Brosas and a number of lawmakers are now fighting to raise the age of consent to 16, which is standard in many other countries, including the majority of the United States. The movement took a significant step forward last December when their proposed bill was overwhelmingly approved by the Philippines House of Representatives.
Raising the age is just one step -- the bill includes a raft of other provisions to strengthen enforcement, improve the investigation and legal process, and provide more support and confidentiality for victims of sexual exploitation and abuse.
But the bill still has a long way to go before it becomes law, and time is running out. Elections are less than a year away -- at which point lawmakers will have to start over from scratch. If it doesn't pass before then, the bill's supporters say millions of children will remain vulnerable to exploitation -- and with reports of images depicting child sex abuse skyrocketing during the pandemic, the threat has never been more urgent.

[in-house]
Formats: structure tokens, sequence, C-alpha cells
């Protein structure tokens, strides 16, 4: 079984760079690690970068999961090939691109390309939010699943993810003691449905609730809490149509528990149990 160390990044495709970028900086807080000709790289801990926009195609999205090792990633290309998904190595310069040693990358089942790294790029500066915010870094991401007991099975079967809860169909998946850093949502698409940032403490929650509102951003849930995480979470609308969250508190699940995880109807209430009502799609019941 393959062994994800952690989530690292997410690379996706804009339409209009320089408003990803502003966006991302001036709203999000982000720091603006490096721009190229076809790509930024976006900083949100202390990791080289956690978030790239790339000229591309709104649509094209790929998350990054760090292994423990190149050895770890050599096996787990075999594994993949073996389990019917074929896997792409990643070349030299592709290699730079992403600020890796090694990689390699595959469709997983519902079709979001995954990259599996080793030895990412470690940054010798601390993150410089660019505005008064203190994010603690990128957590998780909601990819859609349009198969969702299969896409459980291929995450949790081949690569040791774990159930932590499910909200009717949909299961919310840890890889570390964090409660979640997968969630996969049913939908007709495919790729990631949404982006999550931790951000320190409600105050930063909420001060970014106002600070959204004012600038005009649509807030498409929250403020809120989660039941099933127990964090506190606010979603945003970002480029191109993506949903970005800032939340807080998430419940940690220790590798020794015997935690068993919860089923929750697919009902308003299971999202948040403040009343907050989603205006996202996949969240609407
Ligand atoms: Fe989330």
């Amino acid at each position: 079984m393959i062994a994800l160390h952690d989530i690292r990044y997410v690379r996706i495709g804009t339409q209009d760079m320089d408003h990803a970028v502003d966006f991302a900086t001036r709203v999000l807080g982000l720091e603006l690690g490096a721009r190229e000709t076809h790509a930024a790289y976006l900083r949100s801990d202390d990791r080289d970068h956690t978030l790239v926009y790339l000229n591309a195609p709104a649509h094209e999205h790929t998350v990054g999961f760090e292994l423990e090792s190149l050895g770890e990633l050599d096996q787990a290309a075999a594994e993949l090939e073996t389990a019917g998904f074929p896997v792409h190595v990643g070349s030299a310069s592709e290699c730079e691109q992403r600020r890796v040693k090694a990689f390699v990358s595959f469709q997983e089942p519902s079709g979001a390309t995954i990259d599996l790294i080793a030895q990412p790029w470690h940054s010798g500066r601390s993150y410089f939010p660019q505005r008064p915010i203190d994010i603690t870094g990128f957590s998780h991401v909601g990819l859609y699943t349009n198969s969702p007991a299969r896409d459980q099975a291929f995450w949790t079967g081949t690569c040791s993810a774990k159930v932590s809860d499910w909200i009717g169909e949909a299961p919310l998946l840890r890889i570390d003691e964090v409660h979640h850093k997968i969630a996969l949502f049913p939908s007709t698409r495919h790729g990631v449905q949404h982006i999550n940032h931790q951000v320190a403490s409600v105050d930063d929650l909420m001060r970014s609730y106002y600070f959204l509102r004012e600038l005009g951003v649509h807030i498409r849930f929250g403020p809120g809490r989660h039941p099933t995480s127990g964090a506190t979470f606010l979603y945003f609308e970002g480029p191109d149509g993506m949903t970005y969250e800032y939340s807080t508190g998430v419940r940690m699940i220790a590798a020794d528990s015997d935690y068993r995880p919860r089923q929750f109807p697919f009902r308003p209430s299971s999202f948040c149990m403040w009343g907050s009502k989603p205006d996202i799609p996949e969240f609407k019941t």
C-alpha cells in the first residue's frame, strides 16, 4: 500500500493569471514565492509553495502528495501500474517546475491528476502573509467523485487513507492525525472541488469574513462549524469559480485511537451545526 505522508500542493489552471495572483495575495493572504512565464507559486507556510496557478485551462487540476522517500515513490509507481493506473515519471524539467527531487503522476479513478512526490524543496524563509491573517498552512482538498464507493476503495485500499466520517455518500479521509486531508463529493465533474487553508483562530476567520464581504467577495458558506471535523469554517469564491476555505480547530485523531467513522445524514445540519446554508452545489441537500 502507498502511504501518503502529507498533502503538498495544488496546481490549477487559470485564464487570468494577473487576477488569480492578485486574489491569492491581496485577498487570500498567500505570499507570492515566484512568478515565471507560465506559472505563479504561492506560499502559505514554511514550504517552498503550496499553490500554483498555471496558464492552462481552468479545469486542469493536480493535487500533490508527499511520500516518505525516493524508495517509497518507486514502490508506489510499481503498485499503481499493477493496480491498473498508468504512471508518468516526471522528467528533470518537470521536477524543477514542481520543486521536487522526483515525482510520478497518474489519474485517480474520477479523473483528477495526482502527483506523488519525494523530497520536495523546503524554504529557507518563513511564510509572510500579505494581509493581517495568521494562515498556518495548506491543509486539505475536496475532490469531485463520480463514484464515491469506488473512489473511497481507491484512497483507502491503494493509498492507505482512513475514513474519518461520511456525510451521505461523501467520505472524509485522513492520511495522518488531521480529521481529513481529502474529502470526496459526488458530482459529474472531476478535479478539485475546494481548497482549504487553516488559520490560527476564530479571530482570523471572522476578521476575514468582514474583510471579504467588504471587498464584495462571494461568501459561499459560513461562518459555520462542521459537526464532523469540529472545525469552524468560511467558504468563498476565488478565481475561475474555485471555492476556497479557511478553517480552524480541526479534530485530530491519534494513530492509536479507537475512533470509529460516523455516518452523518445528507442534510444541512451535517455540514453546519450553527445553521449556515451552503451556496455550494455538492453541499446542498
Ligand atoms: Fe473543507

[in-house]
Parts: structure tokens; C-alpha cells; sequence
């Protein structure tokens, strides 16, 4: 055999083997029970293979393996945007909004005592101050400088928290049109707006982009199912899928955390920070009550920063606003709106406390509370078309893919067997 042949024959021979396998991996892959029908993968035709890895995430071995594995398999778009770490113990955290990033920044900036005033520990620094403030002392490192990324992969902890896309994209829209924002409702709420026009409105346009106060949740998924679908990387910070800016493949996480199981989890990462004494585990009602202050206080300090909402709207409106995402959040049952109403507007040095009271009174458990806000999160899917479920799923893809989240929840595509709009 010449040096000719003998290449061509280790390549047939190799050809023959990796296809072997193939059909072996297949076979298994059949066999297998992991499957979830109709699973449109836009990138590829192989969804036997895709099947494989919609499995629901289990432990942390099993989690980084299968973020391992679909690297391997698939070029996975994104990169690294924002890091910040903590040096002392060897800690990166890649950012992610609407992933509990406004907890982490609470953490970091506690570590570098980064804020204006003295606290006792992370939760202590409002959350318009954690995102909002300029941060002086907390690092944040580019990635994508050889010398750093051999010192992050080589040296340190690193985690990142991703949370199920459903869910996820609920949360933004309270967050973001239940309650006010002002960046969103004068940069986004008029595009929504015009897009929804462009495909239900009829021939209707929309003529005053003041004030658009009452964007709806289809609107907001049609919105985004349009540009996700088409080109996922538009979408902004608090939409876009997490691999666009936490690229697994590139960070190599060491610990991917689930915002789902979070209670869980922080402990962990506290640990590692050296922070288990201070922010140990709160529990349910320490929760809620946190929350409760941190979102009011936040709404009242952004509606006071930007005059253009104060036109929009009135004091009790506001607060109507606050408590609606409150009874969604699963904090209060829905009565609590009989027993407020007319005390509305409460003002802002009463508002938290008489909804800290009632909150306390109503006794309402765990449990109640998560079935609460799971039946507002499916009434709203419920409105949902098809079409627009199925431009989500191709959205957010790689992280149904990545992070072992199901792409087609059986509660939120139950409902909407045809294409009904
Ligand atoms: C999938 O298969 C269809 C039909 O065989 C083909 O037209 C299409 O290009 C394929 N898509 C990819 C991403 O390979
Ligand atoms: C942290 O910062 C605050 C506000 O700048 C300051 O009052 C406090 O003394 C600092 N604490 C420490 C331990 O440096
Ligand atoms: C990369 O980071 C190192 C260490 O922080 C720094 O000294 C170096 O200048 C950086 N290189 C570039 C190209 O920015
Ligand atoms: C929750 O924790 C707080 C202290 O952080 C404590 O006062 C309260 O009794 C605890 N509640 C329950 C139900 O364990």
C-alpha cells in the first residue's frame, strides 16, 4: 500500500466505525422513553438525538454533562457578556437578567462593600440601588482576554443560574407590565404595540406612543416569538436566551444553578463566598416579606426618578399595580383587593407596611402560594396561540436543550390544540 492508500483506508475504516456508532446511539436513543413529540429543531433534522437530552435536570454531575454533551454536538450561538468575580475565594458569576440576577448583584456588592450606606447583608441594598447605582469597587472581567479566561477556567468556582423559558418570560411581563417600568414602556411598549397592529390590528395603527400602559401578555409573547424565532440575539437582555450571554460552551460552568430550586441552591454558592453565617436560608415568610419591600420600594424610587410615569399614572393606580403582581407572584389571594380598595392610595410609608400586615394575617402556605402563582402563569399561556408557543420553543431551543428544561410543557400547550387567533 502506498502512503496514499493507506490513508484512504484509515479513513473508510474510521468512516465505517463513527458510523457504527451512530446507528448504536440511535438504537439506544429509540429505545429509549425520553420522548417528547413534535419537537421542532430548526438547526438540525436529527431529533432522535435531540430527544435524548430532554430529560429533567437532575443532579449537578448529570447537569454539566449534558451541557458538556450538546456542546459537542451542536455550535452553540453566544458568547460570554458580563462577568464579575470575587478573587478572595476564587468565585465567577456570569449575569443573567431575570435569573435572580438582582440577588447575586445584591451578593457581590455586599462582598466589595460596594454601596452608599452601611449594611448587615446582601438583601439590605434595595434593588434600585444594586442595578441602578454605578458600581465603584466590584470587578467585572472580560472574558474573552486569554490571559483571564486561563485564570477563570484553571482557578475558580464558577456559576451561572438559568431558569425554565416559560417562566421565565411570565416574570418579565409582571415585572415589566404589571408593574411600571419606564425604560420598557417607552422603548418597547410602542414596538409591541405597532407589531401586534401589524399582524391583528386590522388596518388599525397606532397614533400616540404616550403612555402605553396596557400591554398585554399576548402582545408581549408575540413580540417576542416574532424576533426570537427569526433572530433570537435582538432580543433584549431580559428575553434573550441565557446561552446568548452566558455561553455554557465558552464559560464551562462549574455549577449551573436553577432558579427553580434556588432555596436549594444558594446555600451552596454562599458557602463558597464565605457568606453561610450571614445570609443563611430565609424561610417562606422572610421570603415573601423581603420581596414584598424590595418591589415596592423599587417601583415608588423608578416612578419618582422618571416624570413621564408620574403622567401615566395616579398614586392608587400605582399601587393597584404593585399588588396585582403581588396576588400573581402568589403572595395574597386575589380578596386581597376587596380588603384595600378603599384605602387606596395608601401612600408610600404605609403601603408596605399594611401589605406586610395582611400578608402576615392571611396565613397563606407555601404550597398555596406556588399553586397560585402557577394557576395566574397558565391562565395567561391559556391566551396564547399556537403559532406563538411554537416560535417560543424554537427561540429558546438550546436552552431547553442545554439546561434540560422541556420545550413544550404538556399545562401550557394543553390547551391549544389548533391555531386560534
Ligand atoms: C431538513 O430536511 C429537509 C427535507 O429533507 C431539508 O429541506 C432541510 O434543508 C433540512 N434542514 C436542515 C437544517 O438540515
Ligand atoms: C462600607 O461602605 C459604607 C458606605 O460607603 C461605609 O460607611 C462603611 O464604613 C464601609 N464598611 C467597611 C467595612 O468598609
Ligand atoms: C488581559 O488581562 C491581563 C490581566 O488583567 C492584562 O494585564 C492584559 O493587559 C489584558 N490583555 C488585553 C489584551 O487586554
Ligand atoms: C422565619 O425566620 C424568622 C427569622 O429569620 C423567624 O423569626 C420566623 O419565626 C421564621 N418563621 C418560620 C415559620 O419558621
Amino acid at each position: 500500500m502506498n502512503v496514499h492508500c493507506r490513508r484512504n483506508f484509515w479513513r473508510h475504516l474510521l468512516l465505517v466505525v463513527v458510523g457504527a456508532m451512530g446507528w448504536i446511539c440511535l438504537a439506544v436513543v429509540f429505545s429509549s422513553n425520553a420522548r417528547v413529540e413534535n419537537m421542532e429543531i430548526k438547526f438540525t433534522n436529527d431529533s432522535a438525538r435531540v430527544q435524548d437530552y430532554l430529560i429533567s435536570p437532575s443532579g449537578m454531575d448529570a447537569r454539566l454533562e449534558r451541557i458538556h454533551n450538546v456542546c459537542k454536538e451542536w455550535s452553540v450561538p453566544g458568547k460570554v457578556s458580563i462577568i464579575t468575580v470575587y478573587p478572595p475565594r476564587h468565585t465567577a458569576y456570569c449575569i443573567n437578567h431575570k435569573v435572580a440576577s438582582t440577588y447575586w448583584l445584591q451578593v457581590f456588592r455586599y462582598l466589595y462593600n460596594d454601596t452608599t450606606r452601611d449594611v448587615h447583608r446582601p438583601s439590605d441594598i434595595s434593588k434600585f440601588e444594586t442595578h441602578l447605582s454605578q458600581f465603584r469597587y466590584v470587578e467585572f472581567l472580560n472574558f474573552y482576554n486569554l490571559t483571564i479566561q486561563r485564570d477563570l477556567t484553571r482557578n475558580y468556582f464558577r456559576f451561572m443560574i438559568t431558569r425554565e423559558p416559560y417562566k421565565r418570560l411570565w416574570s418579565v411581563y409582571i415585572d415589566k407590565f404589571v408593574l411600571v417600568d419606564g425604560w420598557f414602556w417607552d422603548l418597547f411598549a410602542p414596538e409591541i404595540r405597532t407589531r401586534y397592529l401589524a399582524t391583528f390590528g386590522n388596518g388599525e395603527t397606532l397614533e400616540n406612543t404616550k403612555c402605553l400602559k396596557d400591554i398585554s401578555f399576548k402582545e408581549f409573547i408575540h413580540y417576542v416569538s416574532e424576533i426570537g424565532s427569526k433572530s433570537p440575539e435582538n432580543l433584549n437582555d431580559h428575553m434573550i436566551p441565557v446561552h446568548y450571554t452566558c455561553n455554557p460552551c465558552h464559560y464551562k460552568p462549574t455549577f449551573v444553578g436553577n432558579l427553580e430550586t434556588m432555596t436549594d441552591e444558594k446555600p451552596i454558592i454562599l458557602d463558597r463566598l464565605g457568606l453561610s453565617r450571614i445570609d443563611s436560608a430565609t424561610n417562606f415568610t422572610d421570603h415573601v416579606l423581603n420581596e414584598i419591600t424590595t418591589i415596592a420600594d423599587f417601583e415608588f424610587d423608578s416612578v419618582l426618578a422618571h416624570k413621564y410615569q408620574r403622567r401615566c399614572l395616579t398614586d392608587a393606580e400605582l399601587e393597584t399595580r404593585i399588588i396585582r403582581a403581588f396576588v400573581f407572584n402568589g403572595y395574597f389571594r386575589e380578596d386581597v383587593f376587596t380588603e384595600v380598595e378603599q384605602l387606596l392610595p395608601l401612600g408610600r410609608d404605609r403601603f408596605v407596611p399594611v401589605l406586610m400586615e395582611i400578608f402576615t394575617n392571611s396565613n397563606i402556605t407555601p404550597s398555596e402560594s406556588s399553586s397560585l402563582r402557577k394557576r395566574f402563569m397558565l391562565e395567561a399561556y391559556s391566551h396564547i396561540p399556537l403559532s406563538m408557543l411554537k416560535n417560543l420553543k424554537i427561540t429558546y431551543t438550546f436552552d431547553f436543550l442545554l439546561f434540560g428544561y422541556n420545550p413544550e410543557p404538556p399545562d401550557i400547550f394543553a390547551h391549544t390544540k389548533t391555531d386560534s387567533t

A 90-year-old law
Activists in the Philippines have been pushing to change the law since the 1980s.
The age of consent is enshrined in the country's Revised Penal Code, passed in 1930. Under the penal code, rape is defined as "having carnal knowledge of a woman" through the use of force, when the woman is unconscious, "deprived of reason" -- or "when the woman is under 12 years of age."
The age seems shockingly low by modern standards, but it reflects historical attitudes. In many places across Europe -- including Spain, which ruled the Philippines as a colony for more than 300 years until 1898 -- early laws placed the age of consent between 10 and 12 years old.
During the 19th century, some countries began raising it to between 13 and 16, according to Stephen Robertson, historian and professor at George Mason University. By the early 1900s, legislators in the US and Britain were pushing to raise the age to between 16 and 18, with other parts of the world following suit throughout the century.